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Tuesday, July 17, 2018

Robert Bork: Mitt Romney’s Corporate-Power Tool

The last thing America needs is more Supreme Court justices who think that corporations can do no wrong. We’re still reeling from the misdeeds of AIG and Wall Street, BP Oil, Massey Coal, JP Morgan and Haliburton–just a few of the corporations that have recently inflicted terrible losses on families across America and society as a whole after capturing regulatory agencies, corrupting public officials, and flouting the law.

But the Roberts Court majority sees no evil, handing out victories by the bushel to big business. Without even being asked to do so, five Justices in 2010 overrode their colleagues in the Citizens United case and bestowed upon the CEOs the power to spend trillions of dollars from corporate treasuries promoting compliant politicians to the public in campaign season.

Yet, just when it looked like things couldn’t get any worse, Republican presidential candidate Mitt Romney selected as his top legal adviser Robert Bork, a conservative polemicist whose career has been devoted to the proposition that corporations can basically do no wrong, the courts should faithfully serve the corporate agenda, and democratic government should step out of the way.

While Bork is an authoritarian statist when it comes to the rights of individual Americans to obtain birth control or read books, have sex or watch movies that Bork disapproves of (see “Borking America: What Robert Bork Will Mean for the Supreme Court and American Justice“), he is a laissez-faire libertarian when it comes to the rights of large corporations to ditch environmental regulation, fire pro-union workers and generally have their way with the rest of us without regulatory restraint. He seeks hierarchical discipline for natural persons but maximum freedom for big businesses to merge with one another, purge their workers, and splurge on pet politicians.

The key to seeing what Bork’s hand-picked judges would do on the bench is analyzing Bork’s own record as a judge on the United States Circuit Court for the District of Columbia.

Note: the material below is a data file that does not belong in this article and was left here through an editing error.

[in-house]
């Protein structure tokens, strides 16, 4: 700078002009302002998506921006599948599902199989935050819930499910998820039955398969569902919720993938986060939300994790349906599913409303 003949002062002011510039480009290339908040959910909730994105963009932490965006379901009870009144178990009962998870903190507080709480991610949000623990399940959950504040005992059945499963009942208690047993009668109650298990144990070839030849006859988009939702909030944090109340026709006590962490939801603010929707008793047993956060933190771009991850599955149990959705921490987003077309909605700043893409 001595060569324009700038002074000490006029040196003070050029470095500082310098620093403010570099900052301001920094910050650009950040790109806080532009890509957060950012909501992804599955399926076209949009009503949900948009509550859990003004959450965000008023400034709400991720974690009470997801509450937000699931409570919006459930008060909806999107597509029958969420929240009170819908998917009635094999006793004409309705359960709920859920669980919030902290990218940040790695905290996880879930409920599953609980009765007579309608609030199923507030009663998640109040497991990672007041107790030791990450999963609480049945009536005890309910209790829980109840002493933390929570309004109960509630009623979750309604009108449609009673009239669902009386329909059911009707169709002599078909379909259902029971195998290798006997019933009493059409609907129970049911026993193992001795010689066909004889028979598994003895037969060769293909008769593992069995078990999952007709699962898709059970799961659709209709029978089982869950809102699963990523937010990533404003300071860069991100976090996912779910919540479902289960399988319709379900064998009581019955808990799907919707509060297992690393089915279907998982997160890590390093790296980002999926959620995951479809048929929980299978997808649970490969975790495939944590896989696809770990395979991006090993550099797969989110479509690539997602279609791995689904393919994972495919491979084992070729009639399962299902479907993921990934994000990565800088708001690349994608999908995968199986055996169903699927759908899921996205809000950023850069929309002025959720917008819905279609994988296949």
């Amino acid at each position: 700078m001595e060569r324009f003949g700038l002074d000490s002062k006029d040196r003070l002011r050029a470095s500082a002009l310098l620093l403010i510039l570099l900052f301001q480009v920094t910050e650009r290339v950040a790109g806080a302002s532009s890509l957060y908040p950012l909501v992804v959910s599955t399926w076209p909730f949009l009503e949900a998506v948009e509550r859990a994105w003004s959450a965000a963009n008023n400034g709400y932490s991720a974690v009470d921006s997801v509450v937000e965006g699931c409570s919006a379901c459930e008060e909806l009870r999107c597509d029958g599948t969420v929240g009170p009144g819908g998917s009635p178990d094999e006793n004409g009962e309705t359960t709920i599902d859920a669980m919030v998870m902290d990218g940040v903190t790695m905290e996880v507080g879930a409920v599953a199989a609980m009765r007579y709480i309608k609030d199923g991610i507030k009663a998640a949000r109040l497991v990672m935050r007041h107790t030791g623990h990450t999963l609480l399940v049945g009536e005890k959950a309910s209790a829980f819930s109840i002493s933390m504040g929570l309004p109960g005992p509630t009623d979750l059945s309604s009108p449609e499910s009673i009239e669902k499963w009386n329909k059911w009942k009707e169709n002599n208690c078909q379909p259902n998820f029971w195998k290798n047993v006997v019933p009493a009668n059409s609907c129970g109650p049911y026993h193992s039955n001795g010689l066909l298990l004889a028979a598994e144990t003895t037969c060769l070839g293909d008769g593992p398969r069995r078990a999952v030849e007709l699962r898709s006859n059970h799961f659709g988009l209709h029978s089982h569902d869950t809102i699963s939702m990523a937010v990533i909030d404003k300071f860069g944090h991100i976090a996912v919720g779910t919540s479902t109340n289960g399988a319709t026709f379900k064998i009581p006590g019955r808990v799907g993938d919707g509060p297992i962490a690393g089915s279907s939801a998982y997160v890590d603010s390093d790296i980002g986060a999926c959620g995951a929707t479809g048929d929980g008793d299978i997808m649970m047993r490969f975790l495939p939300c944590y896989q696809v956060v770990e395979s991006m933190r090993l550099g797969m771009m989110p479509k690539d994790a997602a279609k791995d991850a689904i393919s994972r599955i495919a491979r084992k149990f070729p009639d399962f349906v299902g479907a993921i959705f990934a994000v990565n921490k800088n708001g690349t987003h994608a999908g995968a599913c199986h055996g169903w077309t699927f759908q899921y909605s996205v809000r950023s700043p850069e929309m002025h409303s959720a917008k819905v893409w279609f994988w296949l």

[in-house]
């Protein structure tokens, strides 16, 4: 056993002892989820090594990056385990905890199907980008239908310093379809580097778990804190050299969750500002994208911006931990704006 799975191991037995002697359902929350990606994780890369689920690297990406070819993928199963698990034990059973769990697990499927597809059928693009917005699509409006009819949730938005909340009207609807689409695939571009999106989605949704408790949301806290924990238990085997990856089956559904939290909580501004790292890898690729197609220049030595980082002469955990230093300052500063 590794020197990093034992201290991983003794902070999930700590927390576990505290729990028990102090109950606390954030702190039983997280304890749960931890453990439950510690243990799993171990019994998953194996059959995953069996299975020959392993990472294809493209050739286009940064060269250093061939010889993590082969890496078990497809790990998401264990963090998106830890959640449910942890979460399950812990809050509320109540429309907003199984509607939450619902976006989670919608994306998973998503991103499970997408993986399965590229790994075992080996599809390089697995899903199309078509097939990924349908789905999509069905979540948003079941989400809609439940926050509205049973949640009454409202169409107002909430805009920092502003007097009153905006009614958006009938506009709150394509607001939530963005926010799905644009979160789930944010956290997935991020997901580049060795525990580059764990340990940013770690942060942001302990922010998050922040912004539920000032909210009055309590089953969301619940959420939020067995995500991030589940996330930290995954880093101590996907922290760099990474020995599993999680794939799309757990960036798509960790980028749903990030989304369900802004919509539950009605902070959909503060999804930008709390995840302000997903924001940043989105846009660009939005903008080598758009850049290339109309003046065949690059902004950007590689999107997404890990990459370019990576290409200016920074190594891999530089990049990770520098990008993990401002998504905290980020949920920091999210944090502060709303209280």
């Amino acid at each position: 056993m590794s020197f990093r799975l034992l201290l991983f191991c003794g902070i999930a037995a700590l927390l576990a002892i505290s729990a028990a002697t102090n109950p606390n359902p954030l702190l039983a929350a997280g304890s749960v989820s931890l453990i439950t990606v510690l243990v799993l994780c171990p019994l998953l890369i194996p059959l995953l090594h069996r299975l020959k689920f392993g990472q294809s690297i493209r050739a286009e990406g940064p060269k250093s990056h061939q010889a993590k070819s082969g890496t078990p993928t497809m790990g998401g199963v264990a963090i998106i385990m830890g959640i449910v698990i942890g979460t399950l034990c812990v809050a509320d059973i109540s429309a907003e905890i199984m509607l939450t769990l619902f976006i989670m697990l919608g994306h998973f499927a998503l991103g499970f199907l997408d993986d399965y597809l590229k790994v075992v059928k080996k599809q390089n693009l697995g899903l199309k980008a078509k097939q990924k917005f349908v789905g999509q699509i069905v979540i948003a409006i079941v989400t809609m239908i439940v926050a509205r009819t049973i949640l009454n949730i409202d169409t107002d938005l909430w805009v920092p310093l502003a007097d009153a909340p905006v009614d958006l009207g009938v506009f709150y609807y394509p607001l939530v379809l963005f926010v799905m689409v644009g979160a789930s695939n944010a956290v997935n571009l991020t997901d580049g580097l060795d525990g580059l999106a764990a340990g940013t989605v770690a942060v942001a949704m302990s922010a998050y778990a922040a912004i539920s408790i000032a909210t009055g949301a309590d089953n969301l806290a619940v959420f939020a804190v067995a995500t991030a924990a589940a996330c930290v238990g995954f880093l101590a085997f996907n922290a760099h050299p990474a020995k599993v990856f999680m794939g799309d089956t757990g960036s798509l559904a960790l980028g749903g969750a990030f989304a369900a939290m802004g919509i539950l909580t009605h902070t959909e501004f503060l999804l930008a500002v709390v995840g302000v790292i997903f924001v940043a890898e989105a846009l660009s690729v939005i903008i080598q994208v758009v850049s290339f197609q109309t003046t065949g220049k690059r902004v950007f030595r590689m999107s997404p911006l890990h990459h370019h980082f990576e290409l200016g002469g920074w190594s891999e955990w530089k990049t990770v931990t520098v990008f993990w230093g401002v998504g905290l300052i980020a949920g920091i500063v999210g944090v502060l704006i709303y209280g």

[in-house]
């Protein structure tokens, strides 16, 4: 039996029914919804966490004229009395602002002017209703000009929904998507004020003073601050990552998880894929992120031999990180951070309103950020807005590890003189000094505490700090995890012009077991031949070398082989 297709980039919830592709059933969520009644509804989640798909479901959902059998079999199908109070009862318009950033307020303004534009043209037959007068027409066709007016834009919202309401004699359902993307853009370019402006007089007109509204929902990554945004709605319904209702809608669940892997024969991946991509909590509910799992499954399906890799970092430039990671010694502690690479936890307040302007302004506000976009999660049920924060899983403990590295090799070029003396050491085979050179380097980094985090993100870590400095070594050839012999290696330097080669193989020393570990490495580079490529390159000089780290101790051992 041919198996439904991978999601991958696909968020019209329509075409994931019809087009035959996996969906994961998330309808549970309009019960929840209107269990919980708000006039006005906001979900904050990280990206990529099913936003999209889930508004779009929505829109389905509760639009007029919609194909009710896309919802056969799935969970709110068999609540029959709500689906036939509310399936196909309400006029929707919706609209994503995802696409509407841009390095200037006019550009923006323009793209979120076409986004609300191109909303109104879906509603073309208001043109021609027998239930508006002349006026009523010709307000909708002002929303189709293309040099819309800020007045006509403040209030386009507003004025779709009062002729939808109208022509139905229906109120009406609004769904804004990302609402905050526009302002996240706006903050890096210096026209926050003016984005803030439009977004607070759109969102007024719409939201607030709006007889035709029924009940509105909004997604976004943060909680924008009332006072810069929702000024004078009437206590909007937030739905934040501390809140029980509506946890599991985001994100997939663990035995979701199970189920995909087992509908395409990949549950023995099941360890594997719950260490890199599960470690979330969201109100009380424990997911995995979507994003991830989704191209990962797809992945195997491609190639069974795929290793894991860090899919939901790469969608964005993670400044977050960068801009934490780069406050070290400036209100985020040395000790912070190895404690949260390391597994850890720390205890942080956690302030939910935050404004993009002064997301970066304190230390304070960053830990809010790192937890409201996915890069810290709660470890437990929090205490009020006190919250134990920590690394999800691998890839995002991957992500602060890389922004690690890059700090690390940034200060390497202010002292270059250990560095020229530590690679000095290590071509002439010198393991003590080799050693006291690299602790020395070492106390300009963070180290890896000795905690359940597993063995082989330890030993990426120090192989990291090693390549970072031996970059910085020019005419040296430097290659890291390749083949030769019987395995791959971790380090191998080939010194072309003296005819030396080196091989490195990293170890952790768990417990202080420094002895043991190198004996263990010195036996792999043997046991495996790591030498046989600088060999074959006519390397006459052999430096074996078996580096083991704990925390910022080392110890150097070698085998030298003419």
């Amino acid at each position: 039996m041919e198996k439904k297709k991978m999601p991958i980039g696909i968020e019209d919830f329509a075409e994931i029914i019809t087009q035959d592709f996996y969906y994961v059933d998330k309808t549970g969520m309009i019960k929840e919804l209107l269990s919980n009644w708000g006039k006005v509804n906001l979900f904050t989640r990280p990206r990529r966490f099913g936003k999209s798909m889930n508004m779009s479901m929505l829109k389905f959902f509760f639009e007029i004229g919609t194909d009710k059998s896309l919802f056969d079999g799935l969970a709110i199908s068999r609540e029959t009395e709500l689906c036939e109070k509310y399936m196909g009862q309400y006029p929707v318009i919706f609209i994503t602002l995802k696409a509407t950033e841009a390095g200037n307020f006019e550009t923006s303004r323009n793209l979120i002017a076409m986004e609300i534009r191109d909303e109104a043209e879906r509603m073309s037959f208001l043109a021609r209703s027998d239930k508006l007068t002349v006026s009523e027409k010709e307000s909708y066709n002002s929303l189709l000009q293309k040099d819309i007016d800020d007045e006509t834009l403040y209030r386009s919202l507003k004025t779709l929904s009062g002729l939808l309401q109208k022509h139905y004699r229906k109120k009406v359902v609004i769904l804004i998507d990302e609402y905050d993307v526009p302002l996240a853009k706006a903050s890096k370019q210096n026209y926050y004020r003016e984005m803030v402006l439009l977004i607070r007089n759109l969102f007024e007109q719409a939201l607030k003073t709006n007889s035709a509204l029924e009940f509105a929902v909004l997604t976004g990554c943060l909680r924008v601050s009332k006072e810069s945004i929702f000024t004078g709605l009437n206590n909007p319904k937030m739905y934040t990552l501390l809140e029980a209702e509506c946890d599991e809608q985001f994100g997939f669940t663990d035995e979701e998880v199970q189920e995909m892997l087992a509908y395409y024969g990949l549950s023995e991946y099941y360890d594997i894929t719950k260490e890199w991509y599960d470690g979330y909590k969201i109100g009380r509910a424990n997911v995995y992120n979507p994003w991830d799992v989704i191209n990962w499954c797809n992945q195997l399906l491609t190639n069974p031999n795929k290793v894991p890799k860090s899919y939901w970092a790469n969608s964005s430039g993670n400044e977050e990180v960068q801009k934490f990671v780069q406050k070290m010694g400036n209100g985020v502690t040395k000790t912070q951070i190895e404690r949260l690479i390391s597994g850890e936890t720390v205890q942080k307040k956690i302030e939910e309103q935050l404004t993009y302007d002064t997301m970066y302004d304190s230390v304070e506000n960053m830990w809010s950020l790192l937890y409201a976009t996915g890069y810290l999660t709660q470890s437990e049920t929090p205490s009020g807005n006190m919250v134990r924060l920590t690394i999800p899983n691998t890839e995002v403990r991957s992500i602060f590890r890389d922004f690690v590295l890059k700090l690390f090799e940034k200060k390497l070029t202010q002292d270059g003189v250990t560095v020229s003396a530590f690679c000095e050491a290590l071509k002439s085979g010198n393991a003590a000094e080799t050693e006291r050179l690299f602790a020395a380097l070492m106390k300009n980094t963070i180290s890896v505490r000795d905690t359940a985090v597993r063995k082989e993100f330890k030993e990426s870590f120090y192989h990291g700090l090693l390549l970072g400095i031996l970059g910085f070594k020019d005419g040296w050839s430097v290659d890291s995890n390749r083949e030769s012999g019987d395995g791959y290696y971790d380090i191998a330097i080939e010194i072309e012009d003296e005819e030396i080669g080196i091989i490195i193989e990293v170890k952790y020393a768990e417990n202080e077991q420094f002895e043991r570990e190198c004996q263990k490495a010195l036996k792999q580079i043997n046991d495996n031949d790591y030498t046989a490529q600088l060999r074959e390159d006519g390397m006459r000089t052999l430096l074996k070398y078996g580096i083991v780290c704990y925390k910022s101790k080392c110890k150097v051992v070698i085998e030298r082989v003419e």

In August 1987, during the controversy over President Ronald Reagan’s nomination of Judge Bork to the United States Supreme Court, the Public Citizen Litigation Group published an exhaustive and devastating report on Bork’s record as a judge.

The authors could find no “consistent application of judicial restraint or any other judicial philosophy” in Bork’s work on the Court. Rather, by focusing on split decisions, where judicial ideology is made most plain, Public Citizen found that “one can predict [Judge Bork’s] vote with almost complete accuracy simply by identifying the parties in the case.”

When the government litigated against a business corporation, Judge Bork voted for the business interest 100% of the time. However, when government acted in the interest of corporations and was challenged for it in court by workers, environmentalists and consumers, Bork voted nearly 100% of the time for the government.

Thus, what we can think of as the Bork Rule, a rule that now suffuses conservative judicial activism: Corporations over government, corporate government over people.

In the crucial field of administrative law, for example, Judge Bork “adhered to an extreme form of judicial ‘restraint’ if the case was brought by public interest organizations against a government regulation or policy. His vote favored the government in every one of the split decisions in which public interest organizations challenged regulations issued by federal agencies.” In these cases, Judge Bork defended, for example, the Reagan administration’s corporate-friendly rules relating to the environment, the regulation of carcinogenic colors in food, drugs and cosmetics, and the regulation of companies with television and radio licenses, as well as privacy rules in family planning clinics. Bork tends to vote to uphold government policy when corporations like it and consumers, environmentalists, and workers are on the other side.

In the eight split decisions where a corporate interest challenged the government’s regulatory policy or ruling, Judge Bork voted straight down the line against the government and for business–every single time.

What the Bork Rule means is that there is no formal integrity to his legal reasoning. The way to figure out who is going to win in a case is simply by identifying the parties. The reasoning flows out of his choice of favorites appearing before him, and this is a style of judging that is now pervasive throughout the federal circuit courts.